Editorials,  Movies/Entertainment

So What Will the Future of Home Media Look Like?

The inspiration for this post comes from Dan with his great post on The Grim Future of Video Rental Stores. Check it out, it’s a great read!

But his post got me thinking: If people continually stop going “out to get a rental“, or even purchase the film outright, what will happen to all present and future media, especially when the time comes for a new format war? Dan further asked a damn good question which was “will there be a need for a new format ten years from now?“. My answer is yes, and as a film fan I will take a guess at what the future of Home Media will look like…or one I’d be comfortable with anyway.

Sorry “Champ”, your days might be numbered…

With any media, the ability to store content is one of the deciding factors in its acceptance and resulting mainstay. It is true that BRD’s (vastly superior to DVDs) can hold a staggering 50GB but the more and more content/special features seem to be attractive yet intimidating. While I love Gladiator, I don’t really have a day and a half to invest and take it all in. The drawback to the new winner of the format war is that not very many films will use all that space. Sure it’ll be necessary for films like the Star Wars, Lord of the Rings and Back to the Future trilogies, but how much extra content do you really need for a title like Sleepless in Seattle anyway? So there are a great many titles that are making the jump to Blu Ray but is really overkill.

Blu Ray is an amazing technological leap to the future of home media, there’s no two ways about that. Yet the way I see it is that it is more of an improvement to a familiar system rather than a revolution. A revolution would adapt and cater to the way people live and use media. Technology is so abundant and that causes people to be more and more impatient. Since streaming content has picked up so much steam and favorable opinion, it looks to be so much closer to leading the marketplace in the years ahead. However as streaming has its advantages, there are still plenty of people not content to simply go “one way” with their media. Media should be dynamic and diverse…even if there is championing and campaigning for one format.

Think of it this way: You walk up to any person who has a physical collection of media (DVD/BRD, CD, Video Games) and ask them would they trade their copies in for a purely digital version of their library. It can be accessed anytime anywhere and from any device (portable or not) and they have unlimited access. While this does sound incredibly intriguing (even to my self shockingly) I bet a higher than expected number would resist or flat out decline the offer. The reason there being “tangibility”. I am a HUGE fan of Netflix and their Instant feature but I would be hard pressed to  giving up my physical (and tenaciously acquired) library for a digital one. I mean, whats the point of owning every title in the world if you can’t actually grasp it?

And in this corner, the online challenger…

So while a purely streaming content based media (to me anyway) seems to stand in the way of people’s historically prone desire to own and posses tangible products would keep it from solely winning any future format war. So I started brainstorming about the future, the only thing I’ve thought to replace Blu Rays might be smaller discs (as joked about in Men in Black) or possibly some sort of preloaded (or refillable) flash drive that can be filled from something like Redbox or your computer via Amazon. The rentals will basically erase themselves like iTunes rentals and the ones you purchase are the ones you get to keep. You can then use it on your computer, your home Blu Ray player or whatever device can take a USB drive, making it very versatile.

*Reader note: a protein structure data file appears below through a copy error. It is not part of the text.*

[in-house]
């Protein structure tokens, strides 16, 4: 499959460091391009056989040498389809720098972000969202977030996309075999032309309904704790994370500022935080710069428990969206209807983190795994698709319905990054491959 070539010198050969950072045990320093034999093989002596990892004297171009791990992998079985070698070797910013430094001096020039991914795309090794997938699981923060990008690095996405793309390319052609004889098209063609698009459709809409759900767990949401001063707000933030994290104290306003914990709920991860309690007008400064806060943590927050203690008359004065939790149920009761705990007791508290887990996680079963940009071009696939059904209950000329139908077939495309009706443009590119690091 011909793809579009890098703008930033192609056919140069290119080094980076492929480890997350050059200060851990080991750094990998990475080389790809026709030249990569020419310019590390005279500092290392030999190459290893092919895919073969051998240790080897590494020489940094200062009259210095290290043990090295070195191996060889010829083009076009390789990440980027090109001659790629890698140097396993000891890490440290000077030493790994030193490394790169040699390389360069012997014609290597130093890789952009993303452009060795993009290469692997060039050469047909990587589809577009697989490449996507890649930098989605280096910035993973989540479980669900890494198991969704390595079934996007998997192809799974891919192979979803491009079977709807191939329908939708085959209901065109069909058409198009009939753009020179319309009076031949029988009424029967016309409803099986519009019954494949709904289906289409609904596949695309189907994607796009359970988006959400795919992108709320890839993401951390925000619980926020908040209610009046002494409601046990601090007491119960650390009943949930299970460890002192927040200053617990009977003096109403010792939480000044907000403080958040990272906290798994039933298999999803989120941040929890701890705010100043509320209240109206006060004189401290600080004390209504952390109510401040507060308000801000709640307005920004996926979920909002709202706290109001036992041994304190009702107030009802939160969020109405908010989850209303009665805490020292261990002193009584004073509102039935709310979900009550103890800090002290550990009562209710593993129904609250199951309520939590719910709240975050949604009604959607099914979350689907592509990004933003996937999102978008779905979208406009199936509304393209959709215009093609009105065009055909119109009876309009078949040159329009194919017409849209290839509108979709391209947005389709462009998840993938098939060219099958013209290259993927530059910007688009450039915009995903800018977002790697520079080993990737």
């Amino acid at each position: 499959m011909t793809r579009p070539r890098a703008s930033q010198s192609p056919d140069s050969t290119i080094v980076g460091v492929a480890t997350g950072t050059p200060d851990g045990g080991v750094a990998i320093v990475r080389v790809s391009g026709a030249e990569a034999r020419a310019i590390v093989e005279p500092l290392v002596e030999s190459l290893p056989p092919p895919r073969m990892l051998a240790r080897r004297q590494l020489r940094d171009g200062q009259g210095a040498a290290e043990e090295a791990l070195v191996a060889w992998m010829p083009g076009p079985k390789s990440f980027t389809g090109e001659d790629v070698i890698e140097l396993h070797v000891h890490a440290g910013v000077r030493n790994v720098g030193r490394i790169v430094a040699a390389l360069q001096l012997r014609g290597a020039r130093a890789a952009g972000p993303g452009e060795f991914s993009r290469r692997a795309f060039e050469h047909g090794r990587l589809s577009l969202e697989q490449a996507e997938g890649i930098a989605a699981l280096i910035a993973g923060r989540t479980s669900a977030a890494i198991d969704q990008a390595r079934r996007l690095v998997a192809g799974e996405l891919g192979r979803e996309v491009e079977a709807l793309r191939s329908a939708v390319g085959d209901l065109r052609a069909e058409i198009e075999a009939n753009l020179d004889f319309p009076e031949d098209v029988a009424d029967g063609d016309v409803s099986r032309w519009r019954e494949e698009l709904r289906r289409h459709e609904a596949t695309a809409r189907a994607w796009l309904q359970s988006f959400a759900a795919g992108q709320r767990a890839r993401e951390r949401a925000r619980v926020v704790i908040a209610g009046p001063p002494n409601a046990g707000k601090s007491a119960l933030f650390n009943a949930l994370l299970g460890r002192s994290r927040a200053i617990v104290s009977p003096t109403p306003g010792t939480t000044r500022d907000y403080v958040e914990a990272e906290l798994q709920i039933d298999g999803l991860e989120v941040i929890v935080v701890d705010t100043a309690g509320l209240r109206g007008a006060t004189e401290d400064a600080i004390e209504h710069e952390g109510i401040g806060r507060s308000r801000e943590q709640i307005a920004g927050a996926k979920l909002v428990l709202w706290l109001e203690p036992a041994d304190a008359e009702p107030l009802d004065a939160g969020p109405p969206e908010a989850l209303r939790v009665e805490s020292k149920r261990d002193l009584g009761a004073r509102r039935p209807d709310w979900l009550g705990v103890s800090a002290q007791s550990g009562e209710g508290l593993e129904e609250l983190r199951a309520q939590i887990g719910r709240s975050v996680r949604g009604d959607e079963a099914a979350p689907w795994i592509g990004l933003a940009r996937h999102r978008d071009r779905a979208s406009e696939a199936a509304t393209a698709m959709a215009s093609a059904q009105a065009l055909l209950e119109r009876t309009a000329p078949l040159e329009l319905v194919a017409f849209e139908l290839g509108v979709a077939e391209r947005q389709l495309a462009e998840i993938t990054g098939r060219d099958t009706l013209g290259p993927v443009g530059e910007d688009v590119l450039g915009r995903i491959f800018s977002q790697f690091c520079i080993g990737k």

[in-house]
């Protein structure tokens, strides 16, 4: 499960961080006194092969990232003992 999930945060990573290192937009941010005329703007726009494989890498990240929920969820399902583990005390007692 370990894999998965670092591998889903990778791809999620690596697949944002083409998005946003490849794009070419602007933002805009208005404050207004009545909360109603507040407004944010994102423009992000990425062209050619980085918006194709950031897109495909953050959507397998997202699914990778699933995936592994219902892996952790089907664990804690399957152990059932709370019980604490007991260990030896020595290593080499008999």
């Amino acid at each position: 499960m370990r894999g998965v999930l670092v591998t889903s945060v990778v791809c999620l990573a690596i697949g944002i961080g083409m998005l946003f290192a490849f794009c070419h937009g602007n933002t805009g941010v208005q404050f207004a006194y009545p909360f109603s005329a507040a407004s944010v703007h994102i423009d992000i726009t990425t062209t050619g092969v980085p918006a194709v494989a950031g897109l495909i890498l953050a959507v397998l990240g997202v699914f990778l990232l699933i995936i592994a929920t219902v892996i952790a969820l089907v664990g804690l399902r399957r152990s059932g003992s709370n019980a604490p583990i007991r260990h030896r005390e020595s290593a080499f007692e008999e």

Possible replacements in the future???

However, as attractive as these ideas might be, I also realize the drawbacks. Not long ago UMD movies were on retail shelves, but the small discs have not had staying power as evidenced by poor sales of UMDs on the PSP. So I bet that no manufacturer will want to go down that road again. As far as preloaded flash drives go, they are convenient but their size would lean to a higher tendency for them to be either lost or stolen. Also, if they are preloaded and read only with one title (and their special features) are people really going to want a library of USBs? The would end up being no sexier than cartridges for the NES…plus how do you store them? line up like dominos or on a giant USB key ring?

On the other hand I kind of like the idea of loading them yourself through an online or physical retailer. If you can buy an Ipod at an airport vending machine, how much of a stretch is it to imagine you could rent (like iTunes) or buy a title electronically and load it to your USB flash drive? But like my argument above, with the abundance of streaming media, you can cut out the middle man completely and get content right to your device via the also abundant WiFi connections.

Gone the way of the Dinosaur…

Technology (as it has been in the past) needs to be slick, attractive and enviable. BRDs are the hot technology and as the current standard for personal entertainment I think that’s where they’ll stay (unless they come up with something like Super HD at 2160p). But with humans being such a mobile species, everything now is quicker, faster and portable and we want our stuff work everywhere. From cellphones, to Ipods to Instant streaming of various content to portable devices, immediate gratification is almost expected as we are getting increasingly impatient. Due to that mentality, a large majority of physical and tangible products may become outmoded and archaic relics, no matter how slick, attractive enviable (even affordable) it may become.

No matter how abundant streaming is now and will become in the future, I bet people will still want something they can put their hands on. I predict that no “one format” will solely prevail but the exact percentage of how both will saturate and divide the public marketplace remains to be seen. It’ll be interesting I can tell you that much.

How about you at home (or anyone reading this on the go)? What do you imagine will the media of the future? Is it portable and steam oriented or home-based? Also, does anyone think we’ve peaked at Blu Ray?


  • Castor

    10 years from now, I think there will be no need to own a physical copy of a movie. Everything will be available online from where you can get it and download it into your TIVO/DVR box. Think Pay-per-view but without having to pay only the first time to “own” a movie. DVD/BRD will still be around but will slowly be phased out as more people get to enjoy digital online media.

    • Marc

      We’re already pretty much at the “everything online” level with CDs so it is a glimpse into the future of other media.